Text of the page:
Australia will purchase 20 new C-130J Hercules to both replace and expand its current fleet of 12.
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The new aircraft are expected to arrive from late 2027 and will continue to be operated by No. 37 Squadron at RAAF Base Richmond in NSW.
It comes after the Federal Government revealed it would make the purchase in November last year, though it didn’t confirm the size of the prospective fleet.
Making the announcement, Minister for Defence Industry, Pat Conroy, hailed Lockheed Martin-built aircraft as a “reliable workhorse” in roles from humanitarian operations to conflict zones.
“Having 20 aircraft, up from 12, will mean more opportunities for local industry to sustain the aircraft, creating more Australian jobs,” he said.
“There’ll also be jobs associated with infrastructure redevelopments at RAAF Base Richmond.”
Having been manufactured for more than 60 years, the Lockheed Martin C-130 Hercules is the longest continuously produced military aircraft.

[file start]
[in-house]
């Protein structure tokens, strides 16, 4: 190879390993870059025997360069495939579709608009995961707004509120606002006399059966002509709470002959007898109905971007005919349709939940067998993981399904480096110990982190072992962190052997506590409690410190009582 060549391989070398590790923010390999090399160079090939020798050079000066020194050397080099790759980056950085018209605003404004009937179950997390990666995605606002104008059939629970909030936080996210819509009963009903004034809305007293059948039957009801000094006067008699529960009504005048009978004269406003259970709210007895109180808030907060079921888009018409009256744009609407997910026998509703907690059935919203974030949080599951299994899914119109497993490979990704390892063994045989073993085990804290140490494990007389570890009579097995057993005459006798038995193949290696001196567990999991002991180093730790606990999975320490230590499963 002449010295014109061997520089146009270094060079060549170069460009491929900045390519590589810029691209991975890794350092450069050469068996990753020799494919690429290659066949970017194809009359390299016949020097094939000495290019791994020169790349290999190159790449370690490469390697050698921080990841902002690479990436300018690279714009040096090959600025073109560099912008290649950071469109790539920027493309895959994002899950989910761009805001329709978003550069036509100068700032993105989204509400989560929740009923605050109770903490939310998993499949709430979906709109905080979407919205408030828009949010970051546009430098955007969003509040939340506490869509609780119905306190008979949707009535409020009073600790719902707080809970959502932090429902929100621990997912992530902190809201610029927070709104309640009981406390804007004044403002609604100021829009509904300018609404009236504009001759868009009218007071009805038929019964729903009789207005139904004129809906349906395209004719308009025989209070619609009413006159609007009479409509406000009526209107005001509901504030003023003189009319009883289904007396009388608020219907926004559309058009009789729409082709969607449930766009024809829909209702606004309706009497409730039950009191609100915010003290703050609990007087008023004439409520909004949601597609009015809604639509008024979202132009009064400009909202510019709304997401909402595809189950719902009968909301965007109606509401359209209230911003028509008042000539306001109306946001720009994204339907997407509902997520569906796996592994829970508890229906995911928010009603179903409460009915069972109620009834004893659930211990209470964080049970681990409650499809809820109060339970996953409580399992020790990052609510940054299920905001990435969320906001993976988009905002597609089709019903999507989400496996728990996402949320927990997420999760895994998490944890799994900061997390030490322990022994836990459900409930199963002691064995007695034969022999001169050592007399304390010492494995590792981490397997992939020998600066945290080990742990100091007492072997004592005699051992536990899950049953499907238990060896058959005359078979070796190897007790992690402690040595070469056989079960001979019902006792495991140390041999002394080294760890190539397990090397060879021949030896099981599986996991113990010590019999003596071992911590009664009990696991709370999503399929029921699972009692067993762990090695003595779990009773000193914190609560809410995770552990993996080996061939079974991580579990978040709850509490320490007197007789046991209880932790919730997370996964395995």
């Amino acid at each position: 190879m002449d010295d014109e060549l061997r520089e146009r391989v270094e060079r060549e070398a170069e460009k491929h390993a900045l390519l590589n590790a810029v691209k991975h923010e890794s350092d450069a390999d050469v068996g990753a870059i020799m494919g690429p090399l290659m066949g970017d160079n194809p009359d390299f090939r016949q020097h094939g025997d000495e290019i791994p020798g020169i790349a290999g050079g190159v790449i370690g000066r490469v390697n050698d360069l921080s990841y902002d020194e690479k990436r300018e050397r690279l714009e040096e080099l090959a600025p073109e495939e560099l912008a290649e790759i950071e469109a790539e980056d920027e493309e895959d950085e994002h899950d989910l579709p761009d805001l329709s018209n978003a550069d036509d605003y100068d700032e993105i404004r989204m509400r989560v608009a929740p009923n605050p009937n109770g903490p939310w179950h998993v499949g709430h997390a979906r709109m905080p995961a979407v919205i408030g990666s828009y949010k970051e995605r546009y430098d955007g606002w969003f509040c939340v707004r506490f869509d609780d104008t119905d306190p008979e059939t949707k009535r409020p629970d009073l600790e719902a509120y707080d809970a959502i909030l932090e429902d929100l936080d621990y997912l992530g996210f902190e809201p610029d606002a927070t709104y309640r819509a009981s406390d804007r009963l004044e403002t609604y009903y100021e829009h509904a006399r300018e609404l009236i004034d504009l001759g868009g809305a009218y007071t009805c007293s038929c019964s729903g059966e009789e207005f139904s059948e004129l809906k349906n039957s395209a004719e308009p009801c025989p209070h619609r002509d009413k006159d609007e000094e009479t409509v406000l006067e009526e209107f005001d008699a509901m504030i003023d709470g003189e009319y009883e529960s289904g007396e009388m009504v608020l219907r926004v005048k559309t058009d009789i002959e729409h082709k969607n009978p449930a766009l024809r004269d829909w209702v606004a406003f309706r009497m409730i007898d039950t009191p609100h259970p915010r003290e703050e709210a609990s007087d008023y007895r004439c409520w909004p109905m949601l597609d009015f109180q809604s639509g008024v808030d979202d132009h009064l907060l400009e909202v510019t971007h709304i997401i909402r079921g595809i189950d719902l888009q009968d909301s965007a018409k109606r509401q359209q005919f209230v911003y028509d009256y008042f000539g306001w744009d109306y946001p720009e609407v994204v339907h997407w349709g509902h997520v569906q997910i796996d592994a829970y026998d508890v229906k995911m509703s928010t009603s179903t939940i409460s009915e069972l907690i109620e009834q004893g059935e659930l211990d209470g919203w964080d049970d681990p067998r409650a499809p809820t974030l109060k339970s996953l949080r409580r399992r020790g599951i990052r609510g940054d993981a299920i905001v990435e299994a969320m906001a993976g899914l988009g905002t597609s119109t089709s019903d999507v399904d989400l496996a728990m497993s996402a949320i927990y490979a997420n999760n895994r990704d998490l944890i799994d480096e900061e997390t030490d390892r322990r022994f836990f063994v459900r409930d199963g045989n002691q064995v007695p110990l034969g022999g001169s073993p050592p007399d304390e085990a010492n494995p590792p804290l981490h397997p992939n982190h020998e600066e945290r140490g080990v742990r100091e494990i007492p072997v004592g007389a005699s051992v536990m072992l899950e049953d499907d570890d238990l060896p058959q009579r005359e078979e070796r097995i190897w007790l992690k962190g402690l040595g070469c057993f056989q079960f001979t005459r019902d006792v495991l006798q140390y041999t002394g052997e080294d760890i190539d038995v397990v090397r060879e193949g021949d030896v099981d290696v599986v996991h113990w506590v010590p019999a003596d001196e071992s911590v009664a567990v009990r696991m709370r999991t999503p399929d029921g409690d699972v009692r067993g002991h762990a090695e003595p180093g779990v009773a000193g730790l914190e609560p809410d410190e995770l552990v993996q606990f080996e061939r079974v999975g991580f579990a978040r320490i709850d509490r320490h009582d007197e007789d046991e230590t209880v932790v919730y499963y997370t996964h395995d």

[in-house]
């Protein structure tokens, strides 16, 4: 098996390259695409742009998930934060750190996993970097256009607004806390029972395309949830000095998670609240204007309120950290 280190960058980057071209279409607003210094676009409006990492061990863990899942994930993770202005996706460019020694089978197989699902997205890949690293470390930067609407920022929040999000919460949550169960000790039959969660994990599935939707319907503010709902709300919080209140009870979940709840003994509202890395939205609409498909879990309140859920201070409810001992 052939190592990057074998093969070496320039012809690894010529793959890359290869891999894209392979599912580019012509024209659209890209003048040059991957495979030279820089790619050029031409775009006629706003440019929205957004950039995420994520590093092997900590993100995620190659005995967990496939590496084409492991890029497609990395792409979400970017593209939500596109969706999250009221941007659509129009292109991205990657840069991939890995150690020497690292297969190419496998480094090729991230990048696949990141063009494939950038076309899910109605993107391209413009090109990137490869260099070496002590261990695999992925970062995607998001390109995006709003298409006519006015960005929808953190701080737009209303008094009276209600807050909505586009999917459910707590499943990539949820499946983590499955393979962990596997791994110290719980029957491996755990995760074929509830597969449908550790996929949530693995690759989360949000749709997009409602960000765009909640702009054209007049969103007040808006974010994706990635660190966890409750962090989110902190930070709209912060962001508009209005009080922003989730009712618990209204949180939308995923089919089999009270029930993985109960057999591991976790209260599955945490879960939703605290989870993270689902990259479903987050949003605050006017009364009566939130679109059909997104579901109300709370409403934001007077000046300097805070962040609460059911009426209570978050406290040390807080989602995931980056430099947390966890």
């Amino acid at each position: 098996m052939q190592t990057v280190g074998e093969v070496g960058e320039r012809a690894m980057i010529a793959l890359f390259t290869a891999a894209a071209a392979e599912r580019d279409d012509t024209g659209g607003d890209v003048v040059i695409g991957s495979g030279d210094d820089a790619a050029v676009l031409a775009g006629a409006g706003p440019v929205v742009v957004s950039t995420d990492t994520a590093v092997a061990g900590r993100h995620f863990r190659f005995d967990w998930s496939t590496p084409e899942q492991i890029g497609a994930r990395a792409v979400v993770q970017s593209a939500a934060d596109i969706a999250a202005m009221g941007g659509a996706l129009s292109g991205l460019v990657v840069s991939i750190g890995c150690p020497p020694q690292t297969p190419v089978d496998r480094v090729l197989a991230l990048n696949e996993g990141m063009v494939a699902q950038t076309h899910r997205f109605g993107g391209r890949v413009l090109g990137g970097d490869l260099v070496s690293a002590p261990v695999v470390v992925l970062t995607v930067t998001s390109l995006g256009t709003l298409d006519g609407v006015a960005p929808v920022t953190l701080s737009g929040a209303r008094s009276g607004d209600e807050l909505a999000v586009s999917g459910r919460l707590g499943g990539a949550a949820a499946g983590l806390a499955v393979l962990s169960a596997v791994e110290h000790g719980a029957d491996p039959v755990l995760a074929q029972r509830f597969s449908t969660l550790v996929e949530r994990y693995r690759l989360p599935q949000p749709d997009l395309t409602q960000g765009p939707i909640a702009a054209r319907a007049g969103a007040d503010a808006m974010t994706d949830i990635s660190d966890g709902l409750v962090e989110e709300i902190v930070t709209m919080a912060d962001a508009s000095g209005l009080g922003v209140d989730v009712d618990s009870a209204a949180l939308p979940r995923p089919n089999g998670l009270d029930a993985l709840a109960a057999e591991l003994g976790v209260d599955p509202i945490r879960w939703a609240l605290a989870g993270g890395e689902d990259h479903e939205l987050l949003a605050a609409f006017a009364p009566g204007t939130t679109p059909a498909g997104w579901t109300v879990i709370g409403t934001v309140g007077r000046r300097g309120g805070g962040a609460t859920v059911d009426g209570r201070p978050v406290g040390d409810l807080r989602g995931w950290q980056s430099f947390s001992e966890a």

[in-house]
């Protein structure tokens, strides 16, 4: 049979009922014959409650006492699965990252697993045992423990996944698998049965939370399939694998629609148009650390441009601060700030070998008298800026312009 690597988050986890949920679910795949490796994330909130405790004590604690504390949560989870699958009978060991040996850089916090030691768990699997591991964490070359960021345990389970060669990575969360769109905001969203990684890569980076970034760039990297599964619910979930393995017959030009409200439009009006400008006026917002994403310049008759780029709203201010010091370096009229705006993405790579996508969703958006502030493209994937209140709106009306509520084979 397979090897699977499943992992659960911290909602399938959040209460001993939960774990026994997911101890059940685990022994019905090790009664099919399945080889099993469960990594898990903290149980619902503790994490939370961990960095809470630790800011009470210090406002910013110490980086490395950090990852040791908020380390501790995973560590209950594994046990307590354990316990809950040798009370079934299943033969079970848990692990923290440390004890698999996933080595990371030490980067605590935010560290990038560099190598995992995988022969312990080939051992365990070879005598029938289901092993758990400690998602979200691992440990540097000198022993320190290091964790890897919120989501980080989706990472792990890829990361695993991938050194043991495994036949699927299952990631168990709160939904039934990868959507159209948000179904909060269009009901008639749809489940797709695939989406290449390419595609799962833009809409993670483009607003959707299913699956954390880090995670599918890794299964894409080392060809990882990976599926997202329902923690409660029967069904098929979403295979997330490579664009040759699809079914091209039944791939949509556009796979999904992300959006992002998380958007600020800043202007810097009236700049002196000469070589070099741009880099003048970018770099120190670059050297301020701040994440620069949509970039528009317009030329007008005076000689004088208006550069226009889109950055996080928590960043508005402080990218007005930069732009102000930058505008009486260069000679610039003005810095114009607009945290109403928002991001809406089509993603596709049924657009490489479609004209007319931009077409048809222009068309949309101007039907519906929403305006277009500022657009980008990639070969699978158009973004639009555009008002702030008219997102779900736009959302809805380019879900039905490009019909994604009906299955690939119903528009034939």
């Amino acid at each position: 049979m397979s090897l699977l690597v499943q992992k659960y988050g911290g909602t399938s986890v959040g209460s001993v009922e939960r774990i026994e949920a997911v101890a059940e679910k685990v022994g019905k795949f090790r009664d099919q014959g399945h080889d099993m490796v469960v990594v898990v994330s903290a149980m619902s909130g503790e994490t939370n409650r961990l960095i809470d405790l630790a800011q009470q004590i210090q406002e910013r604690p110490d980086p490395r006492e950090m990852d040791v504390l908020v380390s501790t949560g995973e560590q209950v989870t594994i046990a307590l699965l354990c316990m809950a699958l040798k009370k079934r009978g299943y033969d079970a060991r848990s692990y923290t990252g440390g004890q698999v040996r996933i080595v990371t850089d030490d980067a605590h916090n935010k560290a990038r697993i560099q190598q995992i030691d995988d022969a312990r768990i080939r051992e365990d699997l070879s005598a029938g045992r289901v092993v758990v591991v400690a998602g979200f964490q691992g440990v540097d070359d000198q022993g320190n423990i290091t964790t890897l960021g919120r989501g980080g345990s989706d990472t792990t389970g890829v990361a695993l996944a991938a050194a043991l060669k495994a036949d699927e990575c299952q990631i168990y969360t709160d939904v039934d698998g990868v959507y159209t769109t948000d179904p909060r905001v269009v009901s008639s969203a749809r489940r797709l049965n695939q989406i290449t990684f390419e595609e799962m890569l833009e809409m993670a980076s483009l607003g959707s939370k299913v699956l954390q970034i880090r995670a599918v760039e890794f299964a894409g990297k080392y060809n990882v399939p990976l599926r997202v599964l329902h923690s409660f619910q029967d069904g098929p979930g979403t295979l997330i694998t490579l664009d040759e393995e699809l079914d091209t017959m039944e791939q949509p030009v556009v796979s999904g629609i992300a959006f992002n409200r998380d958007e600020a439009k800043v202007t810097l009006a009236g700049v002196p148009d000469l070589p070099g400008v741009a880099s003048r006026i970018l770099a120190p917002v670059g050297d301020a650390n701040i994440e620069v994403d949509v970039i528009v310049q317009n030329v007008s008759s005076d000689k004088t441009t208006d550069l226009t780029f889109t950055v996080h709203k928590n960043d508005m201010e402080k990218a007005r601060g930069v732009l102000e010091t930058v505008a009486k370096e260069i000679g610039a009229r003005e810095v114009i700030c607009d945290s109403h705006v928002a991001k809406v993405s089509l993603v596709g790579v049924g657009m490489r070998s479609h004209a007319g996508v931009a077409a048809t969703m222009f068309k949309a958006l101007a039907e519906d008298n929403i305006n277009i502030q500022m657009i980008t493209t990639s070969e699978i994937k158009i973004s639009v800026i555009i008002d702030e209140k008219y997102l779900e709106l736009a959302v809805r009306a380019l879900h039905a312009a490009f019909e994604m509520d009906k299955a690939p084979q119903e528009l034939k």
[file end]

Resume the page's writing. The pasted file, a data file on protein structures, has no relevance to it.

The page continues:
In total, 48 have supported ADF operations in Afghanistan, Iraq, East Timor and Vietnam, and humanitarian disaster relief missions in Pakistan, Indonesia, Papua New Guinea and the South Pacific.
Australia obtained its initial batch in December 1958, becoming the first nation to operate the aircraft outside of the US Air Force.
The four-engine turboprop, medium-lift aircraft increased transport capability and reduced reliance on piston-driven aircraft such as the C-47.
The latest J variant was first operated in 1999 by the RAAF.
Defence Minister Richard Marles praised the C-130J Hercules as an important capability for both the ADF and Australia as a nation.
“From bushfire and flood emergencies across the country, the delivery of crucial supplies to the region during the COVID-19 pandemic and more than two decades supporting peacekeeping operations, this has and will continue to be a crucial asset,” he said.
“The Albanese Government is committed to ensuring the ADF is equipped with the capabilities it needs to keep Australians safe, and this targeted expansion of the fleet size will do just that.”
Defence previously said it made the choice to stick with the Hercules after noting the “lessons learned from previous major Defence acquisitions” – in an apparent nod to the failure of the Spartan.
Warren McDonald, CEO of Lockheed Martin Australia and New Zealand, added the decision will add to the 65-year legacy of continuous C-130 operations in Australia.
“The C-130J has proven its ability to meet all of Australia’s medium air mobility requirements and is an excellent choice to support operations in Northern Australia, the importance of which was highlighted in the Defence Strategic Review,” he said.